The sick, sad, and isolated are being pro-actively offered euthanasia, from veterans suffering from PTSD to a patient who was reminded by an ethicist that his medical costs were ‘north of $1,500 a day.’
By Jonathon Van Maren
Scarcely a week goes by in Canada without another gut-wrenching story emerging from the frontlines of our euthanasia regime.
There is Rosina, the young woman who opted for assisted suicide because of her crippling loneliness; she selected the day of her death, September 25, 2021, because it was the birthday of her ex-husband.
There is the man requesting assisted suicide because he cannot get the back surgery he needs; the young mother who sees euthanasia as one of her only options because she cannot get coverage for the treatment she desperately needs; the 44-year-old Winnipeg woman who opted for euthanasia because she could not get home care.
I could cite dozens of other stories. You’ve probably read many of them yourself. The sick, sad, and isolated are being pro-actively offered assisted suicide, from veterans suffering from PTSD to a patient who was reminded by an ethicist that his medical costs were “north of $1,500 a day.”
In short: Pro-lifers were right. We warned this would happen. We laid out the consequences to anyone who would listen. But nobody did.
The government plowed ahead, expanding euthanasia so dramatically that even the public has turned against their plans to sanction suicide for the mentally ill; the mainstream press, virtually without exception, championed the legalization of “MAID” as the next step in the expansion of human rights for Canadians. A few voices – in the medical community and disability community – spoke out and were ignored. They were right, too.
I mention this because the other day, a 2017 essay by Stuart Chambers in Policy Options came across my feed. Chambers, who “teaches a course on death and dying in the Interdisciplinary School of Health Sciences at the University of Ottawa,” was making the case that concerns about euthanasia and assisted suicide were nonsense. First, Chambers explains why any comparison to the Nazi T-4 euthanasia program are clearly unwarranted:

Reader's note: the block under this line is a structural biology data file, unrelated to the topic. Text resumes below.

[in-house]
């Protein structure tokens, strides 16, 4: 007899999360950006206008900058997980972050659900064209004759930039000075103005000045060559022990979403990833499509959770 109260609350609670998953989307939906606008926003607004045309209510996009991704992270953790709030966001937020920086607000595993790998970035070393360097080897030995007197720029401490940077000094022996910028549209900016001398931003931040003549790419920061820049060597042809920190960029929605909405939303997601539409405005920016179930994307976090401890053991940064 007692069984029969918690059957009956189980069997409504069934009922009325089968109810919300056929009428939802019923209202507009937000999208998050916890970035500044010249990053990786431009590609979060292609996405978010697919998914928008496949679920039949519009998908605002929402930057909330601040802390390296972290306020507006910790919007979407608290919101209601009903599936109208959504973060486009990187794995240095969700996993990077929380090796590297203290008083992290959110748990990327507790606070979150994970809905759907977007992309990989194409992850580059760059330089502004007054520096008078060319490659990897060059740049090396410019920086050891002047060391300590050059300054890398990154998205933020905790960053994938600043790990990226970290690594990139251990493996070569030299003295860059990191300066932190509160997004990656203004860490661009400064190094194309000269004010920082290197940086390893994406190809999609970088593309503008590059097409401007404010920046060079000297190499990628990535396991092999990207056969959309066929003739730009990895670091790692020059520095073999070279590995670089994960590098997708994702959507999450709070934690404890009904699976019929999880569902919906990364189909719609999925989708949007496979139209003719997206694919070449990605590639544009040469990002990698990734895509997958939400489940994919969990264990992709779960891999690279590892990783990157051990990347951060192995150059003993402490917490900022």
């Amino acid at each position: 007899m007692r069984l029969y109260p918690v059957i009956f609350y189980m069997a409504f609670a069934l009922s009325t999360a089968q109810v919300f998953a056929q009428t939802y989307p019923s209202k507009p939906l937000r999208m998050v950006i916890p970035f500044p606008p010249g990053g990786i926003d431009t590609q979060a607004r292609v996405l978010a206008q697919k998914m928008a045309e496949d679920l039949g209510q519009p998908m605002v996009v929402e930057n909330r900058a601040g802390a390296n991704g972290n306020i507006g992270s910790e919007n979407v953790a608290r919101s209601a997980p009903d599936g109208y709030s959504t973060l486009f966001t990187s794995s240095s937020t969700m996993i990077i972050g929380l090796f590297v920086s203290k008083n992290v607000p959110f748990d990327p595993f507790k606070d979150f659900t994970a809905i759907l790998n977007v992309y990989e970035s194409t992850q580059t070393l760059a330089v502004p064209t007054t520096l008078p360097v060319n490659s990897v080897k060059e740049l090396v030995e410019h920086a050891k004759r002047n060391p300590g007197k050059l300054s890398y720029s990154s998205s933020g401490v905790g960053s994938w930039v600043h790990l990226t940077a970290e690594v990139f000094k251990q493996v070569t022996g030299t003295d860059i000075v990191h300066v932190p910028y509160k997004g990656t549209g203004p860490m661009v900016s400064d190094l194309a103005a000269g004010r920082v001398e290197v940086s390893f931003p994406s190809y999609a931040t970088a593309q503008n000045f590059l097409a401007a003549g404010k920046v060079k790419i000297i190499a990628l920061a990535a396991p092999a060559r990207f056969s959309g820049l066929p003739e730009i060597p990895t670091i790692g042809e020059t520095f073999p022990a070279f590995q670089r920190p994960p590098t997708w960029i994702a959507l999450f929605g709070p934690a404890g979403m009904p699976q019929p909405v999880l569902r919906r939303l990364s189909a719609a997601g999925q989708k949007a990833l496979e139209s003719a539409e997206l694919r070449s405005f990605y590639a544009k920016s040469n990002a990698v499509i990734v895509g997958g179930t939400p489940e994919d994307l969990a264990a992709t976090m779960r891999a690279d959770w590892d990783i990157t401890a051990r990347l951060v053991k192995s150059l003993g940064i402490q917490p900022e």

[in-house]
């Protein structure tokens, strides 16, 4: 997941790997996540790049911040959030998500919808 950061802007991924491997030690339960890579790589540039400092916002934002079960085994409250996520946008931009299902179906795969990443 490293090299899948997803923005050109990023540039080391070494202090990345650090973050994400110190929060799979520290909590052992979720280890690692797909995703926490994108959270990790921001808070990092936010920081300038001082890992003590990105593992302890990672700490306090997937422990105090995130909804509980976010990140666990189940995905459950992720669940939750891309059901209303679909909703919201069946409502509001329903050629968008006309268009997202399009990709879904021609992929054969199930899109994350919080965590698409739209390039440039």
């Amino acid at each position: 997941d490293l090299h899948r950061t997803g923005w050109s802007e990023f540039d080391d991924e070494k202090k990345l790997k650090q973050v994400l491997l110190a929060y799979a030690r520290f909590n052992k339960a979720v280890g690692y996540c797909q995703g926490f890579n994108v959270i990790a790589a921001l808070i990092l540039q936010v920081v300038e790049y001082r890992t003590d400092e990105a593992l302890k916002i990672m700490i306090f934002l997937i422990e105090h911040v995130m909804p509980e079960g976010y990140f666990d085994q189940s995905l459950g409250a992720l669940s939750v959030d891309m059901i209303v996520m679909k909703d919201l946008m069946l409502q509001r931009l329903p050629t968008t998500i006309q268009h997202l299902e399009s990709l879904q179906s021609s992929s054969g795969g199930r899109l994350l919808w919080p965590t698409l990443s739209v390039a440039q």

In contrast, Canada’s medical assistance in dying legislation, Bill C-14, emphasizes autonomy, compassion and personal dignity. For instance, to qualify for MAID, the individual adult in question must provide consent. Further, the person must have an incurable illness, disease or disability and be in an advanced state of irreversible decline. As well, the physical or psychological suffering must be considered intolerable from the patient’s perspective. Finally, death must be reasonably foreseeable.
Well, none of that is true anymore, is it? It turns out that we were on a slippery slope this whole time – but Chambers and his fellow suicide apologists simply didn’t see it. More:
The logic of the slippery slope does not apply to the Canadian context because, in contrast to the program of Nazi Germany, there is nothing remotely reckless about the process that led to the decriminalization of assisted suicide. After examining the evidence surrounding possible abuses, the Supreme Court of Canada in 2015 voted unanimously to strike down the ban on assisted suicide in Carter v. Canada (Attorney General).
Referencing statistics from Oregon and the Netherlands, the Supreme Court noted how ‘a system can be designed to protect the socially vulnerable.’ Furthermore, expert evidence had established that the ‘predicted abuse and disproportionate impact on vulnerable populations has not materialized’ in these jurisdictions. When discussing the efficacy of safeguards, the Court recognized that they work well in ‘protecting patients from abuse while allowing competent patients to choose the timing of their deaths.’ In other words, there is no open season on disabled people.
Therefore, comparing those who are terminally ill, who are suffering grievously and who consent to assisted suicide to those who are not terminally ill or suffering but then have a death-hastening procedure forced upon them is misleading.
Once again, since Chambers wrote this essay – which is notable because it precisely encapsulates the prevailing elite opinion on the issue at the time – Canada has become an international cautionary tale. Our system manifestly does not protect the vulnerable, which is why disability advocates are speaking with one voice to condemn this system and have gone to great lengths to explain why it poses an active danger to their lives.
The “predicted abuse and disproportionate impact on vulnerable populations” has materialized in Canada, and indeed can now be read about in newspapers around the world. And vulnerable, hospitalized patients have had “a death-hastening procedure” – that’s an odd way to describe getting killed by lethal injection – pushed on them, as many Canadians have now attested.
As Canada’s euthanasia death rate surpasses four percent and we prepare to open the floodgates in 2024 by permitting suicide-by-doctor for the mentally ill, it is worth remembering that everything the euthanasia activists told us was wrong. A lot of people have died as a result, and many more will die before we finally reverse course – if we ever do.
Editor’s note. This appeared at Life Site News and is reposted with permission.